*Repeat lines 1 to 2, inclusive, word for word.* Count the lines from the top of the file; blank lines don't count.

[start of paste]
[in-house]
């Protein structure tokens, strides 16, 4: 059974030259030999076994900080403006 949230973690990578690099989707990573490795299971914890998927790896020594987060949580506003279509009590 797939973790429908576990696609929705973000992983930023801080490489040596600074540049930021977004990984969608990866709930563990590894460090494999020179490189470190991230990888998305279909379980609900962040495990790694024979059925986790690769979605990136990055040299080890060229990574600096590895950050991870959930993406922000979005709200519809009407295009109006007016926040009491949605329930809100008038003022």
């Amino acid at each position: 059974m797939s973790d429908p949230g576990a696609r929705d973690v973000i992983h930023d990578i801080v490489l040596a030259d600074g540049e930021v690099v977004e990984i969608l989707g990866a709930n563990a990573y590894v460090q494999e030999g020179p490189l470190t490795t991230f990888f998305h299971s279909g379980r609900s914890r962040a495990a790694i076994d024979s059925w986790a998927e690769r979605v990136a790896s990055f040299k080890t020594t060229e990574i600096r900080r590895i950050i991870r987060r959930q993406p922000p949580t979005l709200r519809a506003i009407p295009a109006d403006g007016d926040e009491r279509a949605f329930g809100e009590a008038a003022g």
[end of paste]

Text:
[in-house]
């Protein structure tokens, strides 16, 4: 059974030259030999076994900080403006 949230973690990578690099989707990573490795299971914890998927790896020594987060949580506003279509009590 797939973790429908576990696609929705973000992983930023801080490489040596600074540049930021977004990984969608990866709930563990590894460090494999020179490189470190991230990888998305279909379980609900962040495990790694024979059925986790690769979605990136990055040299080890060229990574600096590895950050991870959930993406922000979005709200519809009407295009109006007016926040009491949605329930809100008038003022």